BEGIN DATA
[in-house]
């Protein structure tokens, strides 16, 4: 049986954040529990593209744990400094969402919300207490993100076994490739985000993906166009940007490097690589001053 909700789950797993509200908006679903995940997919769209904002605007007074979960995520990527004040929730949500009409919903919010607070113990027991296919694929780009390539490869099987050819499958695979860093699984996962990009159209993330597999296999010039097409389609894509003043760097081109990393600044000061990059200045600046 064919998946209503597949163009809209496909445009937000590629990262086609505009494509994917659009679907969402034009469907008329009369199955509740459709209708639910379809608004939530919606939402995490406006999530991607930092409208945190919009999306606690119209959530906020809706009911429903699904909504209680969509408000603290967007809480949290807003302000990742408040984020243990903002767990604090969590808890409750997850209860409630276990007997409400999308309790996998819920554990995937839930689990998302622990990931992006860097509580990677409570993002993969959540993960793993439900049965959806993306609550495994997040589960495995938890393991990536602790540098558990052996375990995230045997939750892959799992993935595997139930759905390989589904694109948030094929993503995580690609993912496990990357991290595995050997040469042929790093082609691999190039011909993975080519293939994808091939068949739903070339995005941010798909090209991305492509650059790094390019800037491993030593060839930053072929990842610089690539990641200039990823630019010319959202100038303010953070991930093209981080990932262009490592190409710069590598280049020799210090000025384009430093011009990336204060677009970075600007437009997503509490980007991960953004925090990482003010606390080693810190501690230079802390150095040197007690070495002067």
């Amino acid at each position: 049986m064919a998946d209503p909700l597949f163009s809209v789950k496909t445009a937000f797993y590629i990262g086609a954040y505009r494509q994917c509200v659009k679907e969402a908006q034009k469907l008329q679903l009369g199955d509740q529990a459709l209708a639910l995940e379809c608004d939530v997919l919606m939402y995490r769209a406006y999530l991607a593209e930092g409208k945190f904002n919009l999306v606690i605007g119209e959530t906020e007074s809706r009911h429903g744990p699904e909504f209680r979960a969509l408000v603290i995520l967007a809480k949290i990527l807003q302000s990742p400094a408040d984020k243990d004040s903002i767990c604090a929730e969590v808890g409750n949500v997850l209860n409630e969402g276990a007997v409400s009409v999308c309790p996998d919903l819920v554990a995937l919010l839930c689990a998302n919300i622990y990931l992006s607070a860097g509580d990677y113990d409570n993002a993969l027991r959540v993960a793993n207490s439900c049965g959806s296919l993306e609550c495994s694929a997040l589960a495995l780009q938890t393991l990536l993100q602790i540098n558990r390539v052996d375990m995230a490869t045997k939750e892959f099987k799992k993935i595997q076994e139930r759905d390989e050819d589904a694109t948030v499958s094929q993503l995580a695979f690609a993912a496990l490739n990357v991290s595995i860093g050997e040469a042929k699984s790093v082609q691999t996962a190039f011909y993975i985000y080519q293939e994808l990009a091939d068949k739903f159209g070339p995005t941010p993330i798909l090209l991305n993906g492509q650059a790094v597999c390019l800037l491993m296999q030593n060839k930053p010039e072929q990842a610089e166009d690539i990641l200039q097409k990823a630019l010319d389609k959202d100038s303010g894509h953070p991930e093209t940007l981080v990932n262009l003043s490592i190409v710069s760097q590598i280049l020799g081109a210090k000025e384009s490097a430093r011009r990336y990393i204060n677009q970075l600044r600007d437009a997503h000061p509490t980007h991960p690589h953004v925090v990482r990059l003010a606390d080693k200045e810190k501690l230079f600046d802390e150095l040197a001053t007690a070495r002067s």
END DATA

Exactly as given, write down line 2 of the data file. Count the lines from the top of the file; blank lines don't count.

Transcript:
């Protein structure tokens, strides 16, 4: 049986954040529990593209744990400094969402919300207490993100076994490739985000993906166009940007490097690589001053 909700789950797993509200908006679903995940997919769209904002605007007074979960995520990527004040929730949500009409919903919010607070113990027991296919694929780009390539490869099987050819499958695979860093699984996962990009159209993330597999296999010039097409389609894509003043760097081109990393600044000061990059200045600046 064919998946209503597949163009809209496909445009937000590629990262086609505009494509994917659009679907969402034009469907008329009369199955509740459709209708639910379809608004939530919606939402995490406006999530991607930092409208945190919009999306606690119209959530906020809706009911429903699904909504209680969509408000603290967007809480949290807003302000990742408040984020243990903002767990604090969590808890409750997850209860409630276990007997409400999308309790996998819920554990995937839930689990998302622990990931992006860097509580990677409570993002993969959540993960793993439900049965959806993306609550495994997040589960495995938890393991990536602790540098558990052996375990995230045997939750892959799992993935595997139930759905390989589904694109948030094929993503995580690609993912496990990357991290595995050997040469042929790093082609691999190039011909993975080519293939994808091939068949739903070339995005941010798909090209991305492509650059790094390019800037491993030593060839930053072929990842610089690539990641200039990823630019010319959202100038303010953070991930093209981080990932262009490592190409710069590598280049020799210090000025384009430093011009990336204060677009970075600007437009997503509490980007991960953004925090990482003010606390080693810190501690230079802390150095040197007690070495002067």